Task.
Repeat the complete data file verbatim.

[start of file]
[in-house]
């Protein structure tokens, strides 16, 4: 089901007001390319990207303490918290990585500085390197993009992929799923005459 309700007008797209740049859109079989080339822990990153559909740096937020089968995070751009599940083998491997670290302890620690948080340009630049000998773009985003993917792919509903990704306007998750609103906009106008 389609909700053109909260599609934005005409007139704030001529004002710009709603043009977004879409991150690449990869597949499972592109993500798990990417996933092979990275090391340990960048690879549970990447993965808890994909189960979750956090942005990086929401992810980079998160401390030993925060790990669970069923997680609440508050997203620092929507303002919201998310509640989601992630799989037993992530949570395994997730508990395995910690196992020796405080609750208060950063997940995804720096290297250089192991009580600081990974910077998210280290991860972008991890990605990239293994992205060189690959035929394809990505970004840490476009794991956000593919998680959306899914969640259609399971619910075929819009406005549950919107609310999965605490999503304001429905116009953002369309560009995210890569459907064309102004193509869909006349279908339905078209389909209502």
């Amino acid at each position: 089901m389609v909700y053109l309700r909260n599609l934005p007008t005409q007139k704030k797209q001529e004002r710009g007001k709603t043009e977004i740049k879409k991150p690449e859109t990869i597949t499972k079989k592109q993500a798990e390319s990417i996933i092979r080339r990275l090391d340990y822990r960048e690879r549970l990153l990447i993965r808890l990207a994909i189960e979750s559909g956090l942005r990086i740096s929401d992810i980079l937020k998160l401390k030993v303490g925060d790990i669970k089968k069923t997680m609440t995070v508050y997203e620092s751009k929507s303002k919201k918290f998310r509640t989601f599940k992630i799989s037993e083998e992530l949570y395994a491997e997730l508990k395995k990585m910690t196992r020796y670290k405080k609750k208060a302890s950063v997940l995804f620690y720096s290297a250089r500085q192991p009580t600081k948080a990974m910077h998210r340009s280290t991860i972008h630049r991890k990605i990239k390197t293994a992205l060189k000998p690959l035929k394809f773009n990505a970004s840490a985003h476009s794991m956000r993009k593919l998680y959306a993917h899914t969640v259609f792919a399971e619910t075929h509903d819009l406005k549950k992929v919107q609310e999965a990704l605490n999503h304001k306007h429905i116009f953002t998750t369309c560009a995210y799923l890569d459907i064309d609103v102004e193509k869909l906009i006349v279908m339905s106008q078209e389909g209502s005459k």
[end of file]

[in-house]
């Protein structure tokens, strides 16, 4: 089901007001390319990207303490918290990585500085390197993009992929799923005459 309700007008797209740049859109079989080339822990990153559909740096937020089968995070751009599940083998491997670290302890620690948080340009630049000998773009985003993917792919509903990704306007998750609103906009106008 389609909700053109909260599609934005005409007139704030001529004002710009709603043009977004879409991150690449990869597949499972592109993500798990990417996933092979990275090391340990960048690879549970990447993965808890994909189960979750956090942005990086929401992810980079998160401390030993925060790990669970069923997680609440508050997203620092929507303002919201998310509640989601992630799989037993992530949570395994997730508990395995910690196992020796405080609750208060950063997940995804720096290297250089192991009580600081990974910077998210280290991860972008991890990605990239293994992205060189690959035929394809990505970004840490476009794991956000593919998680959306899914969640259609399971619910075929819009406005549950919107609310999965605490999503304001429905116009953002369309560009995210890569459907064309102004193509869909006349279908339905078209389909209502």
């Amino acid at each position: 089901m389609v909700y053109l309700r909260n599609l934005p007008t005409q007139k704030k797209q001529e004002r710009g007001k709603t043009e977004i740049k879409k991150p690449e859109t990869i597949t499972k079989k592109q993500a798990e390319s990417i996933i092979r080339r990275l090391d340990y822990r960048e690879r549970l990153l990447i993965r808890l990207a994909i189960e979750s559909g956090l942005r990086i740096s929401d992810i980079l937020k998160l401390k030993v303490g925060d790990i669970k089968k069923t997680m609440t995070v508050y997203e620092s751009k929507s303002k919201k918290f998310r509640t989601f599940k992630i799989s037993e083998e992530l949570y395994a491997e997730l508990k395995k990585m910690t196992r020796y670290k405080k609750k208060a302890s950063v997940l995804f620690y720096s290297a250089r500085q192991p009580t600081k948080a990974m910077h998210r340009s280290t991860i972008h630049r991890k990605i990239k390197t293994a992205l060189k000998p690959l035929k394809f773009n990505a970004s840490a985003h476009s794991m956000r993009k593919l998680y959306a993917h899914t969640v259609f792919a399971e619910t075929h509903d819009l406005k549950k992929v919107q609310e999965a990704l605490n999503h304001k306007h429905i116009f953002t998750t369309c560009a995210y799923l890569d459907i064309d609103v102004e193509k869909l906009i006349v279908m339905s106008q078209e389909g209502s005459k």